However, in addition to a rise in online dating app usage, there have been many innovative projects seeking to help students bound to their homes and laptops find a match.
Perhaps most notable among these projects is the Aphrodite Project. The Aphrodite Project is an algorithm that matches students based on their responses in a long questionnaire.
The project was designed by two University of Toronto exchange students, with the first trial of the software having been trialled in Singapore in 2019. After it was clear the algorithm was a success and full of promise, it was adapted to Canadian universities, starting with U of T and the University of Waterloo.
The site is now open to students across many universities, including McMaster. For many, this algorithm was a success and a way to find love and happiness amid the pandemic.
Among students who found love through this algorithm last year is Karin Lie, a fourth-year student at the University of Waterloo studying psychology.
“I was very impressed,” Lie explained. “We did get along very well.”
The first batch of matching in Canada was completed in 2020, with thousands of students being matched prior to Valentine’s Day. The developers of the Aphrodite Project even opened up a special version of their algorithm, Aphrodite Project: Pandemic Edition.
This targeted students amid the onset of the pandemic, which hoped to offer students an opportunity to meet someone and be distracted from the gloomy times of 2020.
In addition to the Aphrodite Project designed by students at U of T, there are similar projects that have been designed specifically for students at Mac. Among these are Match At Mac, which was run over the summer of 2020 and Mac Aphrodite Project.
These operate similarly to the Aphrodite Project designed at U of T in which Mac students fill out questionnaires and are matched with what is calculated to be the best possible option. Students participating in the Mac Aphrodite Project received their matches on Feb. 13, 2021.
These projects are important this year, as the transition to online learning at universities has presented challenges to many, with fewer opportunities available for socializing and romance. For many students, these algorithms offer a more thoughtful and personalized way to meet potential matches that involves more than swiping right or left.
Although romance and love are obviously never guaranteed, these platforms offer a new and unique way to meet people. As an alternative to conventional dating applications, more personalized platforms like Aphrodite Project have the potential to become pivotal to online dating and match-making.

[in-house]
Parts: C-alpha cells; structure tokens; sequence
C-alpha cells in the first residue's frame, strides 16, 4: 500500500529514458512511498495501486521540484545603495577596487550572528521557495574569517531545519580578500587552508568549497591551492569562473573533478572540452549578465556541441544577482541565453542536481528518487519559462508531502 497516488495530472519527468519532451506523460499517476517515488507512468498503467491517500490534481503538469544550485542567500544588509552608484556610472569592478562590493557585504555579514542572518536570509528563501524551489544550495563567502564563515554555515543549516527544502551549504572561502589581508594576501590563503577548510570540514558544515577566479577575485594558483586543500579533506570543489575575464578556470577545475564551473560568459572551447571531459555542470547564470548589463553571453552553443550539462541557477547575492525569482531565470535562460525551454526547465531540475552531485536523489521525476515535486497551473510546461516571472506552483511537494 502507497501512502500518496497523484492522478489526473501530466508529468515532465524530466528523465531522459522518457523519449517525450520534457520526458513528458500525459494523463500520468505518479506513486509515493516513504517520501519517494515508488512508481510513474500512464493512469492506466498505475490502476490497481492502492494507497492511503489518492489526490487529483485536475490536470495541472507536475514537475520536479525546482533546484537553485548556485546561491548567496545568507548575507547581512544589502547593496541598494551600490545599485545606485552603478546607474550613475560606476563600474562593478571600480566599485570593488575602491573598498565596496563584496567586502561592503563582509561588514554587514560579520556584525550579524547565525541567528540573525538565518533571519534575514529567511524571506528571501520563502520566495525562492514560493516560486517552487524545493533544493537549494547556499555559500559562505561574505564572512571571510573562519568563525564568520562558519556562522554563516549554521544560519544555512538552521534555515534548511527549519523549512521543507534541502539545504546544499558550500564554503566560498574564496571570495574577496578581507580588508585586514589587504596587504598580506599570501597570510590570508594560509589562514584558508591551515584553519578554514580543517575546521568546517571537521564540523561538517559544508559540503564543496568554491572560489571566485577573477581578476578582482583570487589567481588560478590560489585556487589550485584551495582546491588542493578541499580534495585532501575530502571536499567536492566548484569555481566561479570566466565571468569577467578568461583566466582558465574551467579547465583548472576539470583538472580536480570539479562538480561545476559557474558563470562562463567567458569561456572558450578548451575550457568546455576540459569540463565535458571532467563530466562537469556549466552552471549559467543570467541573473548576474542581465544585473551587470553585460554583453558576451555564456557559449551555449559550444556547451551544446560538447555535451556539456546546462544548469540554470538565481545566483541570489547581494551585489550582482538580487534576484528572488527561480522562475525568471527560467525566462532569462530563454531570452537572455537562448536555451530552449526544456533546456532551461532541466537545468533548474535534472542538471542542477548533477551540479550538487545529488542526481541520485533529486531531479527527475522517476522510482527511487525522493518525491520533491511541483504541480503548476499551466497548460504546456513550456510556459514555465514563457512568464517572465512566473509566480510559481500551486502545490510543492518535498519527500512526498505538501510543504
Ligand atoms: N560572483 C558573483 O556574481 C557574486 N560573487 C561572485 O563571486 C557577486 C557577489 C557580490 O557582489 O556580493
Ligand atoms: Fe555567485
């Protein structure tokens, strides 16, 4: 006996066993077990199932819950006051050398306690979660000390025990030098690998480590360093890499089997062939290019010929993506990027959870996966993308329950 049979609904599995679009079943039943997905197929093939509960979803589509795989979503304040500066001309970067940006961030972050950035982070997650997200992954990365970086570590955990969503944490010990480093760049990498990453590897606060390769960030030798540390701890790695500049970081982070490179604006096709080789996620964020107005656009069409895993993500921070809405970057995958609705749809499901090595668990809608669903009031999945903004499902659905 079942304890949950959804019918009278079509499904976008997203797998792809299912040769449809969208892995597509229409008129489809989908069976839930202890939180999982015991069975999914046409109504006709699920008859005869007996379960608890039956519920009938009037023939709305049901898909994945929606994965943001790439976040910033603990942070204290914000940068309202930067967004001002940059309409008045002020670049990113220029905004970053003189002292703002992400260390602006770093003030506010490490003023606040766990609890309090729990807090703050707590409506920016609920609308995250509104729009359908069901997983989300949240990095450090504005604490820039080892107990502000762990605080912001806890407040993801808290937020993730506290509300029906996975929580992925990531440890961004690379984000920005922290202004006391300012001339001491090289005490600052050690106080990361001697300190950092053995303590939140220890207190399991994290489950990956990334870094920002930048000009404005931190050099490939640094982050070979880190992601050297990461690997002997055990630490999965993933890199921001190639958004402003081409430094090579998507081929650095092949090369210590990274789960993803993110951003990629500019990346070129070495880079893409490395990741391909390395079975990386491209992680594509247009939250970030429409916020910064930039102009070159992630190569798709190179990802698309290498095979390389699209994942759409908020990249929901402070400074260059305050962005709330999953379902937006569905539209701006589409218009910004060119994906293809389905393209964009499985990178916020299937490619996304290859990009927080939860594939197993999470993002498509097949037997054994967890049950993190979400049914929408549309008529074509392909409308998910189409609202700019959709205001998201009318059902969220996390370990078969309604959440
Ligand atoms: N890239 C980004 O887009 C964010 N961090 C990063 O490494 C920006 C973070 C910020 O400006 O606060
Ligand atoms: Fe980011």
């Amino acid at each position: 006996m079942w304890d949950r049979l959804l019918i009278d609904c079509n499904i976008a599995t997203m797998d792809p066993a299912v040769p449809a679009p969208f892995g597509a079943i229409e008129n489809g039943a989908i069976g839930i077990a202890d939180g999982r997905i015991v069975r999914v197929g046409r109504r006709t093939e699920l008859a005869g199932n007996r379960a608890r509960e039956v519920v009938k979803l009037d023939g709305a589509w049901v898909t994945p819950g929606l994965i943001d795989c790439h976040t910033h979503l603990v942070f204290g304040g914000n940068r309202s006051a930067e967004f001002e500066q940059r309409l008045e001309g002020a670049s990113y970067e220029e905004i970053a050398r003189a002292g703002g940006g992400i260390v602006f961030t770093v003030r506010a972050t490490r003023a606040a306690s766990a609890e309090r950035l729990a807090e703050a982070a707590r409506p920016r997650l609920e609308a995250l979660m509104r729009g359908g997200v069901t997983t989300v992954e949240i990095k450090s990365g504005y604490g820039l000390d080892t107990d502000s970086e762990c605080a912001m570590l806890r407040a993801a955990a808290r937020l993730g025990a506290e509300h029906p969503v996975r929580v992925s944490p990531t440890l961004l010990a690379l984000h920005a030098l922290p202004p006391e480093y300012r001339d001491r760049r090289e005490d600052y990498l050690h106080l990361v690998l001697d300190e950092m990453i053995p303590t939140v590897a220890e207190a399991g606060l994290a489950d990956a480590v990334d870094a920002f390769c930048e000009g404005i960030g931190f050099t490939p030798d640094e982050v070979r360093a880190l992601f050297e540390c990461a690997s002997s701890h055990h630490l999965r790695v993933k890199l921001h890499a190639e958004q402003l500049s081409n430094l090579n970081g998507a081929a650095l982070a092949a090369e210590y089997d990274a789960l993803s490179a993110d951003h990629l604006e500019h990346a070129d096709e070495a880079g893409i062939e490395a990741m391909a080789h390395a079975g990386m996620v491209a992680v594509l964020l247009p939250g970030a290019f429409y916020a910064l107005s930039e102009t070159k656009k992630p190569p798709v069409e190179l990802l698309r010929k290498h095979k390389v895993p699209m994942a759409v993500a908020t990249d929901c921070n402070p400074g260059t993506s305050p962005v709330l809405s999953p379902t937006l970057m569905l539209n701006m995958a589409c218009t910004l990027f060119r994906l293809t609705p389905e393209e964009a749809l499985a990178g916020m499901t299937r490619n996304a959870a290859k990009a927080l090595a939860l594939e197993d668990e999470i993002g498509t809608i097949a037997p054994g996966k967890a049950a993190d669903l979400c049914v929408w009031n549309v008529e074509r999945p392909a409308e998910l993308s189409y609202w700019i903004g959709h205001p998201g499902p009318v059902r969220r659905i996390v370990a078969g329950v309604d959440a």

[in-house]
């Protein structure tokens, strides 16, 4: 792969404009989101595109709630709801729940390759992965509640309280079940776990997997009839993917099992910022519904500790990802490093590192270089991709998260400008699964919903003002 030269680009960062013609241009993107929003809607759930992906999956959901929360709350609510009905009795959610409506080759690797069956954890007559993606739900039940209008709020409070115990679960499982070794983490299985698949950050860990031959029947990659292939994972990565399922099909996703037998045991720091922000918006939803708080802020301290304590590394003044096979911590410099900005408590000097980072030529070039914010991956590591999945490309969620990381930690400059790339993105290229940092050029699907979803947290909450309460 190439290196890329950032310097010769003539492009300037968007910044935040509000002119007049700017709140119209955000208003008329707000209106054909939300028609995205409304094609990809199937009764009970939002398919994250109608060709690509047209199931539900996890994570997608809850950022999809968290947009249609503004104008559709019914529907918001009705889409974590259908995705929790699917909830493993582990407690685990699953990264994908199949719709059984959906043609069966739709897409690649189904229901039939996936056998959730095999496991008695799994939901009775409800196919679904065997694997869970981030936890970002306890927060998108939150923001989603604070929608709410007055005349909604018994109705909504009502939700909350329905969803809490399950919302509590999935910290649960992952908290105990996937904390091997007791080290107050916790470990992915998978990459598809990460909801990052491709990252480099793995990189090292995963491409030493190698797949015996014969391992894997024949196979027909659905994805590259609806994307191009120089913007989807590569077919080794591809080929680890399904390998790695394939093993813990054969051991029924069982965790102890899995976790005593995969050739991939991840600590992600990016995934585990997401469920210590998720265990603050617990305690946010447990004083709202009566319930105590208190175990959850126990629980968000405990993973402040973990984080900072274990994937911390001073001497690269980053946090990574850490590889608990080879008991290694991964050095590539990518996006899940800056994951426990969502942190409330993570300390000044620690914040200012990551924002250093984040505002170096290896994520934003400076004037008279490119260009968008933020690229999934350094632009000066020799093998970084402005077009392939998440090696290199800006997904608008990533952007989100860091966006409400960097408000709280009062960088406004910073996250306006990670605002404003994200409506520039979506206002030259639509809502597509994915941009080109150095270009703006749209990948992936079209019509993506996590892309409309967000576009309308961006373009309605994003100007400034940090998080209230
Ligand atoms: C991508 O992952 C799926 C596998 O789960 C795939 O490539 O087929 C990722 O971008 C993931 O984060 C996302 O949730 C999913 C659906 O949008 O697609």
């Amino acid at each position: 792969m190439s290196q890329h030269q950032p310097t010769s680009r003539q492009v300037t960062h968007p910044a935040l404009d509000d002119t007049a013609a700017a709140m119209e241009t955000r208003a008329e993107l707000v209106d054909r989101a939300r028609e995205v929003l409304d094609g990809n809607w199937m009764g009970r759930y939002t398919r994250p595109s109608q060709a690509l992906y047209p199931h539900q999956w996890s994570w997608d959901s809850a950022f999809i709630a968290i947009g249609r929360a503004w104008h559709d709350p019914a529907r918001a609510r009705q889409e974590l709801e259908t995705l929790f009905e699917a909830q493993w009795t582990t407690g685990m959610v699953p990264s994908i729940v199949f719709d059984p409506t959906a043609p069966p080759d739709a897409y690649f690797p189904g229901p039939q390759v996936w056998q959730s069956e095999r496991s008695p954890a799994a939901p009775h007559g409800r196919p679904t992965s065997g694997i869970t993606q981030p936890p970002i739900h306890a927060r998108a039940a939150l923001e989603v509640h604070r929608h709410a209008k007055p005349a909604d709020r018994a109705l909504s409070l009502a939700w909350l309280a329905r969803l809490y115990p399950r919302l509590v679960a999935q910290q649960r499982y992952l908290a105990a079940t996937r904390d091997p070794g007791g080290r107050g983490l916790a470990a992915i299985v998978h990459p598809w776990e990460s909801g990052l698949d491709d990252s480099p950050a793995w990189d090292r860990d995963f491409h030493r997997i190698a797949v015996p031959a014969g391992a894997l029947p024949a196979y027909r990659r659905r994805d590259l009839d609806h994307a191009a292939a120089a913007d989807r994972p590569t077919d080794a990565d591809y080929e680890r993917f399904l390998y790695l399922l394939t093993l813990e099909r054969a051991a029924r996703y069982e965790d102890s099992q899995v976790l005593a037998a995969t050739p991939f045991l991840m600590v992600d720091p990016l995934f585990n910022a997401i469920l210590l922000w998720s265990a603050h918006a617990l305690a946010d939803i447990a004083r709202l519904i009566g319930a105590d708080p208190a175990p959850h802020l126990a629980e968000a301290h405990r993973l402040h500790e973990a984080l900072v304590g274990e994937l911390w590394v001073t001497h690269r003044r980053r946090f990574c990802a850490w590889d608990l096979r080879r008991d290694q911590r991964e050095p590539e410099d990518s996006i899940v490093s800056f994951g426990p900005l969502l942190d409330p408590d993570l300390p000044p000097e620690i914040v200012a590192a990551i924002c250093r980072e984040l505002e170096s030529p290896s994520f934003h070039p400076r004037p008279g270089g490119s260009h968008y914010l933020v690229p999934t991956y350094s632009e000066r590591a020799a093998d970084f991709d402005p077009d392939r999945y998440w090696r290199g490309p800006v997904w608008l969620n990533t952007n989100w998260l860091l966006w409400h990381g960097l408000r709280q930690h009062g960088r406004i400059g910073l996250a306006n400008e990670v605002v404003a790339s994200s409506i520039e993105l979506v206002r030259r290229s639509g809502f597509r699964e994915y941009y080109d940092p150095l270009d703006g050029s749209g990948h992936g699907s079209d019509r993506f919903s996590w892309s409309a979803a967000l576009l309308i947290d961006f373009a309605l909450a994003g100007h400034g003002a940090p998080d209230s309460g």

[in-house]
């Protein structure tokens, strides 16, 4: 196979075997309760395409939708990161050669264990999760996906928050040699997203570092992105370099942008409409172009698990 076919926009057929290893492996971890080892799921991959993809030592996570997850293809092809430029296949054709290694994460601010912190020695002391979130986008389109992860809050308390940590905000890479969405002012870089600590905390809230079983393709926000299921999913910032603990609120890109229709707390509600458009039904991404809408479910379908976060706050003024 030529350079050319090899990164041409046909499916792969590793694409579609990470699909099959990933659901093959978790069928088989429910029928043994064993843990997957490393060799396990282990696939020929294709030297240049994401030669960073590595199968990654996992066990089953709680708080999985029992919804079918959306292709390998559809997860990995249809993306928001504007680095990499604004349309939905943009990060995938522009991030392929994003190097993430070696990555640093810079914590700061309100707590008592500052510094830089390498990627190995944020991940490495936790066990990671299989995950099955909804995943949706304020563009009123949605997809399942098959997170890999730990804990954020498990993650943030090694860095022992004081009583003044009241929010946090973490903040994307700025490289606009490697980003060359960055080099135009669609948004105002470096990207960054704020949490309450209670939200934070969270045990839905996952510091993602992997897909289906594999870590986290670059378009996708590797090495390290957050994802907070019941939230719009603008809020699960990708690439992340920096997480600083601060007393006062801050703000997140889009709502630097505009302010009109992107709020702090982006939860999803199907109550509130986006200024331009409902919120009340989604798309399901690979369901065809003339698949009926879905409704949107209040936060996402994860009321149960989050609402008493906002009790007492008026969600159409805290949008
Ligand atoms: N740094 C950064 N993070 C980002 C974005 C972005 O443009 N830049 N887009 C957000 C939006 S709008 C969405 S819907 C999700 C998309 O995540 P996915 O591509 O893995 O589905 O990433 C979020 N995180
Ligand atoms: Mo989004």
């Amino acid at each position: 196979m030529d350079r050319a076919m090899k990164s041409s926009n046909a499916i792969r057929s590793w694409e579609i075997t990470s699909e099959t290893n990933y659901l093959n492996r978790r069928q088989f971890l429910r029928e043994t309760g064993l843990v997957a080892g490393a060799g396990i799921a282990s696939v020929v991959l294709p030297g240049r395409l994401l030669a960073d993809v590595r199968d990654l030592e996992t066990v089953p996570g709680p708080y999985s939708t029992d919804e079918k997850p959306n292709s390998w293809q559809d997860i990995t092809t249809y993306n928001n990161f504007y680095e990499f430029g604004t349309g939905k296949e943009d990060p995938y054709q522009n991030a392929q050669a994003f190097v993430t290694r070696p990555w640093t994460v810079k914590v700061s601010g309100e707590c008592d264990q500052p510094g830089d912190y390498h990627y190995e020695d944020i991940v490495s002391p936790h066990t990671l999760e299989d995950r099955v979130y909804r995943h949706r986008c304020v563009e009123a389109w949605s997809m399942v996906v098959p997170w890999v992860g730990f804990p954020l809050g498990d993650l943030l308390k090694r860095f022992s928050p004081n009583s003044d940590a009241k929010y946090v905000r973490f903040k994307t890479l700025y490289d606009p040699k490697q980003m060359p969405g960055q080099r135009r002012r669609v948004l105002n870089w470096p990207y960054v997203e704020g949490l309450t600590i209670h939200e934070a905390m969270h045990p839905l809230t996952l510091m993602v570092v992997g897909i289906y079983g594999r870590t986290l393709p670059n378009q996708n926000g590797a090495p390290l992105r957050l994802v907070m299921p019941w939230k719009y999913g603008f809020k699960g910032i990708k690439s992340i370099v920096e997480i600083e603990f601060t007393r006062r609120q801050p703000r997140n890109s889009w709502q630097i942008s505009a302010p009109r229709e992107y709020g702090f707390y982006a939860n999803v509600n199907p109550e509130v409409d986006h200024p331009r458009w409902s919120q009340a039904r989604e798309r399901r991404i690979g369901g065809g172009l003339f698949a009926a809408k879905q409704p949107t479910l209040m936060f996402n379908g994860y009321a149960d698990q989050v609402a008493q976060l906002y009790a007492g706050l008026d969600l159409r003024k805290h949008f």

Among the students frustrated with dating apps during the pandemic is Abby Liznick, a second-year health sciences student at McMaster.
“At a time when we are all longing for a connection and the ability to spend quality time with others, many turn to dating apps to find instant companionship,” said Liznick. “While these connections temporarily fill the social void left by the pandemic, they are just that — only temporary.”
These matchmaking projects are a testament to the adaptability and innovation people have come up during the pandemic. They offer a glimmer of hope for those who are unable to otherwise experience romance or socializing due to the social restrictions, especially those who are hesitant to try online dating apps.
Marzan Hamid, a second-year health sciences student, took a chance over the summer of 2020 and completed the Match At Mac questionnaire, eventually to be matched with someone later that year.
“I think it’s really great that students are taking the initiative to connect others, especially during these unique circumstances,” explained Hamid. “It’s nice to find out that there are still creative ways to meet new people even during a pandemic. I’m sure this will benefit many of my peers!”
Thousands of people have been matched by recently-made dating algorithms. This is in addition to the huge rise in usage of dating apps like Tinder since the pandemic began. The future looks bright for dating among university students stuck at home.
Artist: Edwin Thomas, @edwinthomas__
Title: his last valentine
Medium: single-line digital drawing with watercolour
Description: A first glance, the drawing appears to portray a man giving his girlfriend flowers. However, the details show both individuals with tears leaving their eyes, trying to keep themselves composed in front of each other. It depicts a failed attempt at saving a relationship by making an effort for Valentine's Day. While the flowers appear to be a nice gesture, both individuals know that their relationship is not going to last for much longer. In a way, the flowers are an apology to his girlfriend for his lack of effort in the relationship.
Artist: Jenna Iacobucci, @jennaiacobucci
Title: Pose me (1-5)
Medium: Ink illustration
Description: As with many, growing up with a conservative mindset brings a lot to overcome. But why should we be so scared to appease others? Each person offers a different experience, different backstory, different perspective, different strengths and different struggles — and it's wonderful. If only everyone could appreciate the beautiful composition of shapes they are.